That concert, which also includes Vaughan Williams’ “Dona Nobis Pacem,” and other pieces the Glee Club has premiered, is a preview of a Carnegie Hall performance of it on April 8.



The Yale Glee Club repertoire for its soprano/alto/bass/tenor voice parts, includes classical orchestral choral works, spirituals, contemporary works such as folk songs, and of course, its traditional Yale songs, which include several of Cole Porter’s famous football fight songs (“Boola Boola”).



Including the city in the celebrations is a no-brainer.



Douma says, “We try to be engaged with the city of New Haven, not just Yale,” noting the Glee Club’s yearlong commitments, such as hosting the annual High School Choral Fest (7 p.m., April 13) where 150 high school singers from Wilbur Cross, Co-Op Arts & Humanities, High School in the Community and Career, are invited to campus for the day; and sponsoring, along with the Yale School of Music, the All-City Choir.



The celebration concludes with this year’s international tour from May 27-June 19.



“This summer we’re trying to retrace the steps of the first tour in 1928,” says Douma, where they will collaborate with several universities in Sweden, Denmark, Germany, the Czech Republic, France and Istanbul, the latter venue the site of a joint gala concert with the Yale Alumni Chorus.



For more information, visit www.yalegleeclub.org

Event: Yale Glee Club 150th Anniversary Reunion Choral Concert


When: 5 p.m. Saturday

- Where: Woolsey Hall, 500 College St., New Haven


Admission: Free

. Info: 203-432-4136

Popular posts from this blog

Ten Songs of Yale you didn't know about

Bram Wayman '09 delves into the depths of songbooks past. The views shared here in no way represent the official opinion of the YGC Blog nor the YGC... & c. & c. & c.*

Though clear favorites stand the test of time, and the old song books of Yale are full of the high stupidity of yesteryear, a few gems that aren't often — if ever — sung today stand out for me. Some of these songs are beautiful, some hilarious, and some downright offensive, but they all deserve a second look, and I'm not convinced all of them should have fallen out of use. I'm no expert on the history of Yale songs, and have only picked from a few books, but here are ten songs of Yale that still bring a smile to my face.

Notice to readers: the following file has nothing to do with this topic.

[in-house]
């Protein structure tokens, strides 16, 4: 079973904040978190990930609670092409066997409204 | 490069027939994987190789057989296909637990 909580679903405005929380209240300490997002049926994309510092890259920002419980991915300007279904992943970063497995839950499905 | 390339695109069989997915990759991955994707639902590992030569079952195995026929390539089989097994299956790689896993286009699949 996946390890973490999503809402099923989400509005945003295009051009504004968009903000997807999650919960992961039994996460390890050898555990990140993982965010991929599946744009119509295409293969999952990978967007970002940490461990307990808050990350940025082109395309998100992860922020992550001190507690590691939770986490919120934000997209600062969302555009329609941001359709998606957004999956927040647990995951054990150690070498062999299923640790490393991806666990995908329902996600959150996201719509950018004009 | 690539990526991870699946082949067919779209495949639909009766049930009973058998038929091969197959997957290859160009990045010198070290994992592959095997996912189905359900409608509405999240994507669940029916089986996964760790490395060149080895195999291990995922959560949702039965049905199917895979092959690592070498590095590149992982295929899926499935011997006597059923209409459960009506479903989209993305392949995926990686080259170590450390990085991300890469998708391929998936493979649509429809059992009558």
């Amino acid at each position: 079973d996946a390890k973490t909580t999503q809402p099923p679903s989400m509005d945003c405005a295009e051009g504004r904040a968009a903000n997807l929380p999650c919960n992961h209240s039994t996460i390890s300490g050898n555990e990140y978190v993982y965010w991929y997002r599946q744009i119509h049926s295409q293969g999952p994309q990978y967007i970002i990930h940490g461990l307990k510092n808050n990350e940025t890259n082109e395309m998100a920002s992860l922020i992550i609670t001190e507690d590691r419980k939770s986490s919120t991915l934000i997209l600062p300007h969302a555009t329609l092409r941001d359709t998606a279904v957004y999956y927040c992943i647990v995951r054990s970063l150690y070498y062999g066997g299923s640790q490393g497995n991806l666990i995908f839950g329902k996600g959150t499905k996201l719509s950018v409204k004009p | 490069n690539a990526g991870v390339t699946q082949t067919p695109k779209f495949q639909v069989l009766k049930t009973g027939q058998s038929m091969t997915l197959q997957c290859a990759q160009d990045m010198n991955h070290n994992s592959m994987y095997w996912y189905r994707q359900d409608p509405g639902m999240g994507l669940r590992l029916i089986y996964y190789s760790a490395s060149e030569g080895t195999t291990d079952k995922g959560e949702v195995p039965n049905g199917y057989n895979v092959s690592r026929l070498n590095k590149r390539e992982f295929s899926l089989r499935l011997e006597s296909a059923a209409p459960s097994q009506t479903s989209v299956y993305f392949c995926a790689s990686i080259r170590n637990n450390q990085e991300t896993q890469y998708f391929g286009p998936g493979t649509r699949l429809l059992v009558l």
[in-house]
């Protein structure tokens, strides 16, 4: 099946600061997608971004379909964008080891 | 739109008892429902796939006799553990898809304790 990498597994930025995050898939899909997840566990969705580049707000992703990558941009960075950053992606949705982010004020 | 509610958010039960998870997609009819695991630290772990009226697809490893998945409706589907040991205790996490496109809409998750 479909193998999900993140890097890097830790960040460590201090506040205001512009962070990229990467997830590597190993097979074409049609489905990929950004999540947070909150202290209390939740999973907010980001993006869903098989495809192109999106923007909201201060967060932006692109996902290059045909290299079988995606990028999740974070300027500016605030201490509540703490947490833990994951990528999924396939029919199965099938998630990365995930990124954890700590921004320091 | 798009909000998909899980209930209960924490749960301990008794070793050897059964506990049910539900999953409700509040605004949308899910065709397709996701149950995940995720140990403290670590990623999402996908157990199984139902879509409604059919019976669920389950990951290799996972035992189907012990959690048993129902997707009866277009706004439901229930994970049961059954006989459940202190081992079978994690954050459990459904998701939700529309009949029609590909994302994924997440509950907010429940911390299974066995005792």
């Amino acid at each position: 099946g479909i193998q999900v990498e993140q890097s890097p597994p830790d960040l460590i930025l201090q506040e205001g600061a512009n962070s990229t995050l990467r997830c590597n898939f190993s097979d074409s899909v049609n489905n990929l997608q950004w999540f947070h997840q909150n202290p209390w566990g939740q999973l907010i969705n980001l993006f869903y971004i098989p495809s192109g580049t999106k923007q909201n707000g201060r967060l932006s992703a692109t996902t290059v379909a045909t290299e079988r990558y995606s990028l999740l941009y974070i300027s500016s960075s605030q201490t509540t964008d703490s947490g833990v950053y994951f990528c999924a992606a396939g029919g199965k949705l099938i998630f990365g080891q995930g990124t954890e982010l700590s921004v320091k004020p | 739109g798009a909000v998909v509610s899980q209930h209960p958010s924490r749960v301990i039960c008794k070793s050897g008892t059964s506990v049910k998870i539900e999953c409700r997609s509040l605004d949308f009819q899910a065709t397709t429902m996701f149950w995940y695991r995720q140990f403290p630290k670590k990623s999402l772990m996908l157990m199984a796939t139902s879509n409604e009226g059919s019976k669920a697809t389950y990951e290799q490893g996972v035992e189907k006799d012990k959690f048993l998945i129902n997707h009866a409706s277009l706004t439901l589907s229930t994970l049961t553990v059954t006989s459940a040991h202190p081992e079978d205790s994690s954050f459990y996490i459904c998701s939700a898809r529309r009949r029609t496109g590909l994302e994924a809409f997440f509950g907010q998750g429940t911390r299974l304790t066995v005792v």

1. "Old Tom Wilson." TTBB. One of Barty's cleverest arrangements, this piece is a song from the Appalachian mountains of Kentucky. It features vocal banjos, vocal beer-chugging that gets longer each time the jug goes around, lyrics such as "Big fat gals…

Dead Week Shenanigans

Just in case you were wondering what Glee Club members do during dead week, here is just a glimpse of the festivities! This occurred during a lovely spring afternoon after a bit too much happy frappuccino hour at Starbucks.

Tour Memories from our 154th Season

This past spring, the 154th Yale Glee Club spent a whirlwind ten days in Spain, bringing concert masterpieces and Yale favorites to audiences across the Iberian Peninsula. Glee Clubbers were able to take a five-hour head-start on Spring Recess as we boarded the buses to head for JFK International Airport and our first stop, Barcelona! With only a few mishaps along the way, we finished our day of travel with Flamenco and tapas at our welcome dinner. The spectacle was mesmerizing, and jaws dropped as proud women and swashbuckling men performed the traditional Andalusian dance, which to my untrained eye looked a lot like a Spanish version of tap dancing with extra flare. Following a visit to the Salvador Dali Museum in Figueres, we joined the Cor Jove Amics de Granollers, a local choir of college-age students, at the church in Castello d’Empuries. As we would learn throughout the trip, nearly every small town in Spain has a magnificent, medieval church, and Castello d’Empuries was no dif…